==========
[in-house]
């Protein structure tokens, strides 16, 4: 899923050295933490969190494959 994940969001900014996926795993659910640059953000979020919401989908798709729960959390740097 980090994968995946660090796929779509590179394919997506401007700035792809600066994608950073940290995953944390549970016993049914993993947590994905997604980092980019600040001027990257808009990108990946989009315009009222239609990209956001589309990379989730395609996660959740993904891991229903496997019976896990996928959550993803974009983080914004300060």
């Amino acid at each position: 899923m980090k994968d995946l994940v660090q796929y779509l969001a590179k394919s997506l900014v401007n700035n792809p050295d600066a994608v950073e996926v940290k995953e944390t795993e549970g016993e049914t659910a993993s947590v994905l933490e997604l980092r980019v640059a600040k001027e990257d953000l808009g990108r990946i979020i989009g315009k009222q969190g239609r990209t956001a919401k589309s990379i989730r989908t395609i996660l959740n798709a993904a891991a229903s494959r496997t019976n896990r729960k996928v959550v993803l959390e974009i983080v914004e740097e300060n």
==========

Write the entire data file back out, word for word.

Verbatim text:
[in-house]
């Protein structure tokens, strides 16, 4: 899923050295933490969190494959 994940969001900014996926795993659910640059953000979020919401989908798709729960959390740097 980090994968995946660090796929779509590179394919997506401007700035792809600066994608950073940290995953944390549970016993049914993993947590994905997604980092980019600040001027990257808009990108990946989009315009009222239609990209956001589309990379989730395609996660959740993904891991229903496997019976896990996928959550993803974009983080914004300060």
């Amino acid at each position: 899923m980090k994968d995946l994940v660090q796929y779509l969001a590179k394919s997506l900014v401007n700035n792809p050295d600066a994608v950073e996926v940290k995953e944390t795993e549970g016993e049914t659910a993993s947590v994905l933490e997604l980092r980019v640059a600040k001027e990257d953000l808009g990108r990946i979020i989009g315009k009222q969190g239609r990209t956001a919401k589309s990379i989730r989908t395609i996660l959740n798709a993904a891991a229903s494959r496997t019976n896990r729960k996928v959550v993803l959390e974009i983080v914004e740097e300060n």